Howard is lucky enough to spend his time looking at new technologies and ideas that impact learning and investigate them for BBC Learning. As lead of one of the teams looking at what the BBC could do in 2015 for digital creativity and coding he was responsible for developing the BBC micro:bit and is now working on its delivery.
His current interests include: Internet of Things, digital making, coding, physical computing, learning and the quantified self and how to help young people unleash their creativity in the 21st century.
Azure is Microsoft’s cloud computing platform, a growing collection of integrated services – analytics, computing, database, mobile, networking, storage and web – enabling developers, IT and data professionals to move faster, achieve more, save money and innovate. Microsoft Azure is easy-to-use, pay-as-you-go, and scales as you need with cross-platform support. Windows 10 is enterprise-ready, Maker-friendly, powering a broad range of devices with over 20 years of history in the embedded device space.
“We’re looking forward to showing developers and makers how to connect their devices and data through the cloud,” says Elena Branet, who leads the IoT and Data programme for developers at Microsoft UK. “You can learn how to build a universal app with Windows 10, Raspberry Pi 2 and Visual Studio, check out your heartrate on a Microsoft Band, and see how machine learning works with Microsoft Azure. We’ll be offering free Azure Passes to all attendees of Over the Air, and startups can apply to our IoT & Data Innovation Programme until 30th September for a chance to receive $120,000 of free Azure cloud, along with tech, tools and marketing support.”
Deliver award-winning content to a global audience.
Online is crucial across all areas of the BBC. Help us provide the platforms for the editorial teams to showcase their incredible content. We want people who look to the future and collaborate to achieve exceptional results.
The BBC website is one of the most popular sites in the world, visited by over half of all UK internet users. Join us and you could be developing BBC websites, blogs, games and interactive Red Button services.
The future of connected and mobile TV is in your hands
Join BBC Digital and transform the way media is consumed. Our ambition is to create the most valued open digital media services in the world. BBC Digital is the driving force behind the transformation of the BBC for an interactive, on-demand future. If you’re ready to work with the best content, on the best platforms, this is your chance.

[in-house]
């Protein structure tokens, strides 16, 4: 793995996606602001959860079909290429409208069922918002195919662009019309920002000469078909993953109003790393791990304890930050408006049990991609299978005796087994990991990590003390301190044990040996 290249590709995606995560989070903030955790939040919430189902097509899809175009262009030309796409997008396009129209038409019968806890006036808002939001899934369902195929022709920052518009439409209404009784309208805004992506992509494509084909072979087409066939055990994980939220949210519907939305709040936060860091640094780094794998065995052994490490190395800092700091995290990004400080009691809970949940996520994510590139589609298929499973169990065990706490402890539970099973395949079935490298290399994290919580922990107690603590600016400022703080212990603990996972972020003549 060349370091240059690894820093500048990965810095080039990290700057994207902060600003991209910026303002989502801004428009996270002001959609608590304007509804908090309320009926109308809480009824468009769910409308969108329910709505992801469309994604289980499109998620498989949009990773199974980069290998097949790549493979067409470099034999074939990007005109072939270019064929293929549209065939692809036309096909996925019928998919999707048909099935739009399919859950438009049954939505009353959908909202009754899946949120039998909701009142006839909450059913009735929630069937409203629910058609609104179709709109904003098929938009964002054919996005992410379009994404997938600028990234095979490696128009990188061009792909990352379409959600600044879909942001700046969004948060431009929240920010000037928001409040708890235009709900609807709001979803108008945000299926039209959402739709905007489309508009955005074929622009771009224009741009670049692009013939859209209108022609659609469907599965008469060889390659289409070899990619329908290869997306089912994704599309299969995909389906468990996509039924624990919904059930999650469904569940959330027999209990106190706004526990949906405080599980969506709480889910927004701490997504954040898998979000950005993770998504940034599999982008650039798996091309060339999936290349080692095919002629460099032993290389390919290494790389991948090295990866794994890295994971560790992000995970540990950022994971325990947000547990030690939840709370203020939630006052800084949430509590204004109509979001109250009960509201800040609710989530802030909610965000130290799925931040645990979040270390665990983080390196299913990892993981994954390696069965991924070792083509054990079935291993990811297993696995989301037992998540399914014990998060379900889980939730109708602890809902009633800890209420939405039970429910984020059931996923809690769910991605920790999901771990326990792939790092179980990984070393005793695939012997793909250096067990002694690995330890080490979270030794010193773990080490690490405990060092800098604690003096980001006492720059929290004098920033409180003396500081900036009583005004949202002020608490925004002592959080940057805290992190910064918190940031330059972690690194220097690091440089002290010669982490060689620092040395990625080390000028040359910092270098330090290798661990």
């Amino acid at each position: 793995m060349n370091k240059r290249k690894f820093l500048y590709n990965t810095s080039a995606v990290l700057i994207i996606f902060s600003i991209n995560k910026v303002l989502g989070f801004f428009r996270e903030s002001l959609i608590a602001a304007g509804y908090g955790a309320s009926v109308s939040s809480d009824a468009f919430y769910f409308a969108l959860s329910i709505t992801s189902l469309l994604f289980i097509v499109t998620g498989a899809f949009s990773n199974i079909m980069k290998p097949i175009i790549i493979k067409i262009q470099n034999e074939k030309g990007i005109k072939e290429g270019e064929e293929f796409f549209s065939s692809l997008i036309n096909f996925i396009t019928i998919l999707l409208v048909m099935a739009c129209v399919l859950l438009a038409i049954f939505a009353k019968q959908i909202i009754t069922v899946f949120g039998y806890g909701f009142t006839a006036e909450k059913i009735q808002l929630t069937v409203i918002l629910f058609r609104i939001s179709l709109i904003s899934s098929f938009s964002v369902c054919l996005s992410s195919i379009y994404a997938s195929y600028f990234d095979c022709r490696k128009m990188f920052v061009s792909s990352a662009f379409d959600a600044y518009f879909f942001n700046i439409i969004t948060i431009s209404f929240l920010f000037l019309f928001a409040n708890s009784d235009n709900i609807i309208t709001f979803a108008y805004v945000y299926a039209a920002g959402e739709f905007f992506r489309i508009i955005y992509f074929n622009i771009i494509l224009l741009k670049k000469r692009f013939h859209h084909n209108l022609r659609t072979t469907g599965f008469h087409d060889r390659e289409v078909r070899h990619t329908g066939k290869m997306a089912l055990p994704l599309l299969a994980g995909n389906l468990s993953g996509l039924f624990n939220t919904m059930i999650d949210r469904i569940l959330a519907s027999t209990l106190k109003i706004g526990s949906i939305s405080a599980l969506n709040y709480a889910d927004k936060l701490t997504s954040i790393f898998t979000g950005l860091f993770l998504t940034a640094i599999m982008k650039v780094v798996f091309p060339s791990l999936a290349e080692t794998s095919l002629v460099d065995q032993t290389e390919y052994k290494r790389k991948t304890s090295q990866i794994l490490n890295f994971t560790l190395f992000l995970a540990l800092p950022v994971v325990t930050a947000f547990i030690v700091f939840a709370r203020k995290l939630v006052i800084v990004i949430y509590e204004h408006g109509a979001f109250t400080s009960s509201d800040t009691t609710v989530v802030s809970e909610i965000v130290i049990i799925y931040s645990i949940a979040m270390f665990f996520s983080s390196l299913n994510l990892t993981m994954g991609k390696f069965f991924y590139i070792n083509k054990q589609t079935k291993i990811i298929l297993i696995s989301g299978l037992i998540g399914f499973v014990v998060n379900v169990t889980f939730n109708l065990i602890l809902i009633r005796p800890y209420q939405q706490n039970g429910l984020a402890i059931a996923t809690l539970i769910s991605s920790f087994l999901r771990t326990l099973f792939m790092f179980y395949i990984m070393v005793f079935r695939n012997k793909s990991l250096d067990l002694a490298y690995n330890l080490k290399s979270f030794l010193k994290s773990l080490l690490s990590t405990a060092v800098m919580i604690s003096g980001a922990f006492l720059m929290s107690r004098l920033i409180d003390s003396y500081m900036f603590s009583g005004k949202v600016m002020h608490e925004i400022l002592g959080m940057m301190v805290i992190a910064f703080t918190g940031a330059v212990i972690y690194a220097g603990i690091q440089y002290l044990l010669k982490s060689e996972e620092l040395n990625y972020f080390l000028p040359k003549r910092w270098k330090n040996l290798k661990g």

We cater for audiences who want to access and interact with BBC programmes and services through the internet. We bring technology and design teams together to work in partnership with the BBC’s editorial teams.
Move the BBC forward to continue to exceed our audiences’ expectations
“The iPlayer is the best in the world, but we want to make it even better.” – Tony Hall
Do you want to be part of the team that delivers the next version of BBC iPlayer? Since its launch, BBC iPlayer has become one of the UK’s favourite brands. In January 2014 our TV and Radio requests totalled over 300 million for the first time in iPlayer’s history. Can you help make it even better?
As part of BBC Digital, you could also build games for CBBC and CBeebies. You could develop BBC Weather, Search and our Homepage. You could change the way we deliver News to the world. Be part of the team which innovates to enhance the coverage of the next big Sport event.
BBC Playlister is the new collaborative way our audiences can discover and explore music. Our most recent development is BBC iWonder which provides interactive learning guides and showcases our breadth of content.
Find new ways of reaching audiences wherever they are
BBC Digital’s remit is greater than just technically delivering BBC Online content. We design, develop and run digital services and products. Our aim is to allow audiences to enjoy BBC content on tablet, mobile, internet-connected TV and online seamlessly.
You can get involved in initiatives we run such as Connected Studio. It’s our new approach to delivering innovation across BBC Digital. It gives you the opportunity to shape the future of BBC Online. The programme is open to internal and external people who want to develop innovative functions and features for our audiences.
Most of our products are open-sourced and our work culture is to be collaborative and share skills across the BBC and wider media and technology industries.
Working with us
We have roles in areas ranging from Software Engineering and Web Development to User Experience and Research and Development. We need Technical Project Managers and Technical Architects. There are also Administration and Business Operations jobs. These roles are based across the UK in London, Salford, Cardiff, Belfast and Glasgow.
Members of the recruitment team will be attending OTA15, so be sure to have and come and chat about what a career at the BBC is like, and what openings are available.